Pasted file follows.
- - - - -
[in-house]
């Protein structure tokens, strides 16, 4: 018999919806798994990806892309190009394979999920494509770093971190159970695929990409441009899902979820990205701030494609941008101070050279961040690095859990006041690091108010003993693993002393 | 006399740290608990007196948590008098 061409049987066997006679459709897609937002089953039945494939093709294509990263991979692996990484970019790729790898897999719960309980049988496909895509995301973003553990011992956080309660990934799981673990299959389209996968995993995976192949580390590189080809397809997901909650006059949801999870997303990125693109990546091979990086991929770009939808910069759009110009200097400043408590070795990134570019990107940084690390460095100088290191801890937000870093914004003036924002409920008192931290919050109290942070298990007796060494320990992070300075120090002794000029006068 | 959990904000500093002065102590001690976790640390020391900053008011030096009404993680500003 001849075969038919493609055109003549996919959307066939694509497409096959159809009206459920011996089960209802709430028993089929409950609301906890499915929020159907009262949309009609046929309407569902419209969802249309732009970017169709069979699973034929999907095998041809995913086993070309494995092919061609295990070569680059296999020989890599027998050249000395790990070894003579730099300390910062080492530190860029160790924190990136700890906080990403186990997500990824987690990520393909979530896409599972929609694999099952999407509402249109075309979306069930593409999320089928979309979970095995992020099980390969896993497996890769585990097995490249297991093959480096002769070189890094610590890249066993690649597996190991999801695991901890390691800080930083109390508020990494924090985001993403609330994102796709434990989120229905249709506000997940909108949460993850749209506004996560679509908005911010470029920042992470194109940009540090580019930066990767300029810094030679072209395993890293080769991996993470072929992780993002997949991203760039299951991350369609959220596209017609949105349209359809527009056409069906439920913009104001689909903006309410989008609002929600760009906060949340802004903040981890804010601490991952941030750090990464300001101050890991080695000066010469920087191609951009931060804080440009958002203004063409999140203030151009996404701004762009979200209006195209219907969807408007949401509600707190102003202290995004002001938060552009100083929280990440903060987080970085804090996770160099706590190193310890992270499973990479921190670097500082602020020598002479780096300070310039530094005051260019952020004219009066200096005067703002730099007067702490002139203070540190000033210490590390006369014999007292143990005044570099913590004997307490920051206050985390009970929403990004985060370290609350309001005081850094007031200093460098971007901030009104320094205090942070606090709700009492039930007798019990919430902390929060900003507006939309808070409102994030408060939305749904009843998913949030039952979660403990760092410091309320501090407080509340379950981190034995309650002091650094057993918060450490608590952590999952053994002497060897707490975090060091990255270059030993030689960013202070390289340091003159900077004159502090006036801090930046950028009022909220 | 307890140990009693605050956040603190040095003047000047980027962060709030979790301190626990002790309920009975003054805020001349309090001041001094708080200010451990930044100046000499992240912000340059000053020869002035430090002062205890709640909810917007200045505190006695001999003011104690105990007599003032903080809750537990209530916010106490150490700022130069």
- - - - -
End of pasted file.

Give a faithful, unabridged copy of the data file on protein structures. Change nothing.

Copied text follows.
[in-house]
């Protein structure tokens, strides 16, 4: 018999919806798994990806892309190009394979999920494509770093971190159970695929990409441009899902979820990205701030494609941008101070050279961040690095859990006041690091108010003993693993002393 | 006399740290608990007196948590008098 061409049987066997006679459709897609937002089953039945494939093709294509990263991979692996990484970019790729790898897999719960309980049988496909895509995301973003553990011992956080309660990934799981673990299959389209996968995993995976192949580390590189080809397809997901909650006059949801999870997303990125693109990546091979990086991929770009939808910069759009110009200097400043408590070795990134570019990107940084690390460095100088290191801890937000870093914004003036924002409920008192931290919050109290942070298990007796060494320990992070300075120090002794000029006068 | 959990904000500093002065102590001690976790640390020391900053008011030096009404993680500003 001849075969038919493609055109003549996919959307066939694509497409096959159809009206459920011996089960209802709430028993089929409950609301906890499915929020159907009262949309009609046929309407569902419209969802249309732009970017169709069979699973034929999907095998041809995913086993070309494995092919061609295990070569680059296999020989890599027998050249000395790990070894003579730099300390910062080492530190860029160790924190990136700890906080990403186990997500990824987690990520393909979530896409599972929609694999099952999407509402249109075309979306069930593409999320089928979309979970095995992020099980390969896993497996890769585990097995490249297991093959480096002769070189890094610590890249066993690649597996190991999801695991901890390691800080930083109390508020990494924090985001993403609330994102796709434990989120229905249709506000997940909108949460993850749209506004996560679509908005911010470029920042992470194109940009540090580019930066990767300029810094030679072209395993890293080769991996993470072929992780993002997949991203760039299951991350369609959220596209017609949105349209359809527009056409069906439920913009104001689909903006309410989008609002929600760009906060949340802004903040981890804010601490991952941030750090990464300001101050890991080695000066010469920087191609951009931060804080440009958002203004063409999140203030151009996404701004762009979200209006195209219907969807408007949401509600707190102003202290995004002001938060552009100083929280990440903060987080970085804090996770160099706590190193310890992270499973990479921190670097500082602020020598002479780096300070310039530094005051260019952020004219009066200096005067703002730099007067702490002139203070540190000033210490590390006369014999007292143990005044570099913590004997307490920051206050985390009970929403990004985060370290609350309001005081850094007031200093460098971007901030009104320094205090942070606090709700009492039930007798019990919430902390929060900003507006939309808070409102994030408060939305749904009843998913949030039952979660403990760092410091309320501090407080509340379950981190034995309650002091650094057993918060450490608590952590999952053994002497060897707490975090060091990255270059030993030689960013202070390289340091003159900077004159502090006036801090930046950028009022909220 | 307890140990009693605050956040603190040095003047000047980027962060709030979790301190626990002790309920009975003054805020001349309090001041001094708080200010451990930044100046000499992240912000340059000053020869002035430090002062205890709640909810917007200045505190006695001999003011104690105990007599003032903080809750537990209530916010106490150490700022130069």